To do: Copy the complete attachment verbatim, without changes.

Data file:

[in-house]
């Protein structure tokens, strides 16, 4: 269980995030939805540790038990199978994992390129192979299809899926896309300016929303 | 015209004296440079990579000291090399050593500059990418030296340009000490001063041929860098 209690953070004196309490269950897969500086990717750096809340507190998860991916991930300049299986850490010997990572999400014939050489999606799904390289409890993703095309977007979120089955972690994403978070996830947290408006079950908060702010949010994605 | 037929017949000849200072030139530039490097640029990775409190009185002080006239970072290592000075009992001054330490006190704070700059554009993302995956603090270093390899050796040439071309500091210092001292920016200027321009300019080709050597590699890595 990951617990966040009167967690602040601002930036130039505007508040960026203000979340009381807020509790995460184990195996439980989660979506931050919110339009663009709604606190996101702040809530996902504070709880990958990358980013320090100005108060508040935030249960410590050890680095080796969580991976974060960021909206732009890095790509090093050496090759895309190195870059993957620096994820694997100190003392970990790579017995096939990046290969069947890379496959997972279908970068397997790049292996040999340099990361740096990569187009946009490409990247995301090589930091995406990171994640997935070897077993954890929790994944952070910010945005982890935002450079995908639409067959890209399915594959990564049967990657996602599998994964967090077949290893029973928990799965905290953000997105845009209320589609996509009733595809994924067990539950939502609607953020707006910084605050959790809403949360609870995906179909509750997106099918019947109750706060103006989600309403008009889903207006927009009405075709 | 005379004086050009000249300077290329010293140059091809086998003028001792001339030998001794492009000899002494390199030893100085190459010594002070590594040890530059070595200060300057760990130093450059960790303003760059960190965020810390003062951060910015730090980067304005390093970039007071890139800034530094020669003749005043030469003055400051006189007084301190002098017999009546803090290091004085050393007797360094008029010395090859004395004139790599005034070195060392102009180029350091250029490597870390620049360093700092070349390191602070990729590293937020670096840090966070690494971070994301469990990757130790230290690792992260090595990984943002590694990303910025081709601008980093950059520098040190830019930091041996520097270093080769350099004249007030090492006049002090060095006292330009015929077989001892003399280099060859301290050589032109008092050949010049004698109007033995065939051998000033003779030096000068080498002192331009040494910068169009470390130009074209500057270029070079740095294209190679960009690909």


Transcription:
[in-house]
């Protein structure tokens, strides 16, 4: 269980995030939805540790038990199978994992390129192979299809899926896309300016929303 | 015209004296440079990579000291090399050593500059990418030296340009000490001063041929860098 209690953070004196309490269950897969500086990717750096809340507190998860991916991930300049299986850490010997990572999400014939050489999606799904390289409890993703095309977007979120089955972690994403978070996830947290408006079950908060702010949010994605 | 037929017949000849200072030139530039490097640029990775409190009185002080006239970072290592000075009992001054330490006190704070700059554009993302995956603090270093390899050796040439071309500091210092001292920016200027321009300019080709050597590699890595 990951617990966040009167967690602040601002930036130039505007508040960026203000979340009381807020509790995460184990195996439980989660979506931050919110339009663009709604606190996101702040809530996902504070709880990958990358980013320090100005108060508040935030249960410590050890680095080796969580991976974060960021909206732009890095790509090093050496090759895309190195870059993957620096994820694997100190003392970990790579017995096939990046290969069947890379496959997972279908970068397997790049292996040999340099990361740096990569187009946009490409990247995301090589930091995406990171994640997935070897077993954890929790994944952070910010945005982890935002450079995908639409067959890209399915594959990564049967990657996602599998994964967090077949290893029973928990799965905290953000997105845009209320589609996509009733595809994924067990539950939502609607953020707006910084605050959790809403949360609870995906179909509750997106099918019947109750706060103006989600309403008009889903207006927009009405075709 | 005379004086050009000249300077290329010293140059091809086998003028001792001339030998001794492009000899002494390199030893100085190459010594002070590594040890530059070595200060300057760990130093450059960790303003760059960190965020810390003062951060910015730090980067304005390093970039007071890139800034530094020669003749005043030469003055400051006189007084301190002098017999009546803090290091004085050393007797360094008029010395090859004395004139790599005034070195060392102009180029350091250029490597870390620049360093700092070349390191602070990729590293937020670096840090966070690494971070994301469990990757130790230290690792992260090595990984943002590694990303910025081709601008980093950059520098040190830019930091041996520097270093080769350099004249007030090492006049002090060095006292330009015929077989001892003399280099060859301290050589032109008092050949010049004698109007033995065939051998000033003779030096000068080498002192331009040494910068169009470390130009074209500057270029070079740095294209190679960009690909």